Winter Woollies and Wellies


Counting the months since I posted last, I realize that time has moved faster than I realized.   Winter in Melbourne has been grey, cold and wet. Snow on the beaches, wild bitter winds that topple trees, hail damaged cars, tropical downpours – but worst of all –  skies blanketed with charcoal edged storm clouds that blot out the sun.   My body deprived of warmth aches inside out, flu is rife, sick leave is up and it’s hard to be cheerful in this sunshine deprived city.   Like England, the main topic of conversation has been the weather.  Like England, winter woollies, wellies, thermals, hats, scarves and gloves are being layered on as the population rugs up.  Unlike England, the majority of us shiver in our brick and weather board houses with little or no heating or draft proofing.    Arriving home from an office environment akin to the outer Hebrides on a  blustery day because we cant turn the air conditioning off, I don a beanie, scarf, thick dressing gown, ugg boots and switch the money eating electric heater on.    Never has cooking a meal seemed so appealing as it is an opportunity to soak up some of the heat given off by the oven and hobs.  Sadly, I find myself reminiscing about my centrally gas heated house in the UK, remembering times I looked out on icy white streets snug and toasty indoors in nothing but shorts and teeshirt.  Damm I miss radiators.



22 thoughts on “Winter Woollies and Wellies

  1. Sounds and looks dismal!
    Beginning Sept. 10, the Kirra Gallery in Melbourne is hosting an event called Flame On Glass 2015, which is an exhibit/demonstration of glass artists. My son, Dominic, who currently lives in Gladstone, is heading to Melbourne to participate. If you attend one of the demonstrations, the artists will be using torches, so I guarantee you will be warm!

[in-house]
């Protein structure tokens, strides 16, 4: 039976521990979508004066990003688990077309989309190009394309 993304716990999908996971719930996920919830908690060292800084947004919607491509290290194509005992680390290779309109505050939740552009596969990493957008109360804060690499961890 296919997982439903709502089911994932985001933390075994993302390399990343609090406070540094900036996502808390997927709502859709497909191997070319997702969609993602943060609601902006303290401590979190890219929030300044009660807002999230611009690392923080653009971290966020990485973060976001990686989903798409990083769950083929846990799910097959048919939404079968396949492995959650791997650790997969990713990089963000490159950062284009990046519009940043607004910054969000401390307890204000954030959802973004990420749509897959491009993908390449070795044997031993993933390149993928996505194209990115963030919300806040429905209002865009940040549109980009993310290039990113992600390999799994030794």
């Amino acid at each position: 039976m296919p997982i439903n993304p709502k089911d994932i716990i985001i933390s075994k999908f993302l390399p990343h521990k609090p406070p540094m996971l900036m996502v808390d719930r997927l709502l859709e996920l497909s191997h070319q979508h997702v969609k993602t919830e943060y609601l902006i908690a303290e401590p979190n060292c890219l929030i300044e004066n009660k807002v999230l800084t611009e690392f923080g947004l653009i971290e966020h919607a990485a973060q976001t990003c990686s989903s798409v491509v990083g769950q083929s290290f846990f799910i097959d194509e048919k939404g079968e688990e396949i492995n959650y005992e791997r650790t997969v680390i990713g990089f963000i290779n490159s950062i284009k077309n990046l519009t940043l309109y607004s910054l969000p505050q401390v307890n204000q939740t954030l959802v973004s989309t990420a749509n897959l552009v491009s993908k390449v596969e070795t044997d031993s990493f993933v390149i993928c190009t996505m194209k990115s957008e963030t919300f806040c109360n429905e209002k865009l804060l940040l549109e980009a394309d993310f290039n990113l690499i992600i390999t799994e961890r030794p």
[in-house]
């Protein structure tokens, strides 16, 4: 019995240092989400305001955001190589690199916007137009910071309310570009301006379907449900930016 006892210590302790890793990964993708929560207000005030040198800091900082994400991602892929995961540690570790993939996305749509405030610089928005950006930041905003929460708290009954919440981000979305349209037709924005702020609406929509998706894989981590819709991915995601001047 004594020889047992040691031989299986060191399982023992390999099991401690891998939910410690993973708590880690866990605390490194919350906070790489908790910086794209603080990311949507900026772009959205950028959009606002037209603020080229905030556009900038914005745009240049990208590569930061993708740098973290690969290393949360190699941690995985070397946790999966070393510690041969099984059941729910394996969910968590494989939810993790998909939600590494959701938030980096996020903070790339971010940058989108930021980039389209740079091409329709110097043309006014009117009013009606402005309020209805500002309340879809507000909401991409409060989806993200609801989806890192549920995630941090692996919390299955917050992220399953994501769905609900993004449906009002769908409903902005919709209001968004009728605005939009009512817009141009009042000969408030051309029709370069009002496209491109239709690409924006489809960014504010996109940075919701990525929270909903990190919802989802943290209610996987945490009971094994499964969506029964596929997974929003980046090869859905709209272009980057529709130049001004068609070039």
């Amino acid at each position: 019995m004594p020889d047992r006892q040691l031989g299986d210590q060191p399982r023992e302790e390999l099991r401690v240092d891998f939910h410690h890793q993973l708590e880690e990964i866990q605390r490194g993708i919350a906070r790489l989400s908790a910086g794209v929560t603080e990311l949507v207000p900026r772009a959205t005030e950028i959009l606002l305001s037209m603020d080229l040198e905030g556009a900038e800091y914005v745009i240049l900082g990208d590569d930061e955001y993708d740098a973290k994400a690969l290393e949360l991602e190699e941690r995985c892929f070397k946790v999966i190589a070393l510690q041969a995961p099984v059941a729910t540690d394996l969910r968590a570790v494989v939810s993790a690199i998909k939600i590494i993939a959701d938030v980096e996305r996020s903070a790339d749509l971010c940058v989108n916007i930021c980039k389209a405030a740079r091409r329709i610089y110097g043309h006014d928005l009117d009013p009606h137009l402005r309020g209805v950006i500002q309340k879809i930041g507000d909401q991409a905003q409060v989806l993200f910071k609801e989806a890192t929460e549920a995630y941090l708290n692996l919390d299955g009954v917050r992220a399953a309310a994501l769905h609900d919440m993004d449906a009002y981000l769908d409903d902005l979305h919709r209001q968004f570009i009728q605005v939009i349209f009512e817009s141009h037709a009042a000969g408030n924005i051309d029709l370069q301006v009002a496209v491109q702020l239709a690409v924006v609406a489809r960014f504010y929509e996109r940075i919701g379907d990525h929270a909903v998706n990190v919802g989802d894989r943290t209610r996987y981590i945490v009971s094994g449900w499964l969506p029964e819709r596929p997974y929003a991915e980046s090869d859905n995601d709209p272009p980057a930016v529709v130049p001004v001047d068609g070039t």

I can forward a picture of the brochure to you by e-mail if you would like.

  2. After a few days in Australia I have a better appreciation of your post. Another of the joys of poor building standards is the sweltering heat of summer where many houses provide litte relief. Australia is never the less a great place

  3. Welcome back Sue. I wondered what happened to you. Sorry to hear that you’ve been under the weather (literally). I also never think of Melbourne has being so chilly and without proper heating. Keep warm and keep posting. Are you going to continue with your challenges?

  4. Welcome back, Skinny Wench. Your photo at the top of the page is amazing. Fan heaters? Convector heaters? In England, we all have these things for when the boiler breaks down… usually at the weekend, or on a Bank Holiday. Hope it warms up for you soon.

  5. That doesn’t sound like nice weather at all! I live in Minnesota land of extreme temps both hot and cold. However despite our cold winters it is almost always sunny and imsubshine to me makes an enormous difference. As we head into fall and yet another long winter I will remember to enjoy our hot and humid weather. Good to read a post from you!

  6. Especially chilly this year – I have been commuting back and forth from Kuala Lumpur all winter and got caught a few times stepping of the plane in Melbourne in shorts to a chilly Melbourne day.

  7. Growing up Melbourne, I would agree that most houses are poorly built, insulation wise. I thought they were fairly well heated these days. I live in the rural outskirts and yes, my house can be damn cold because bottle gas is so expensive and I rely on heat pumps and wood. Today has been a nice sunny day, but don’t be fooled!

  8. Yes, it has been a miserable and freezing winter here in Melbourne, I agree. I’m lucky enough to have a fully heated house, but I have to go out to work most days by public transport: train stations are always windy and cold, with little shelter! And indoors at work, it’s often over-heated and stuffy. I too am recovering from the flu: my first real flu in more than 20 years. Can’t wait for spring!

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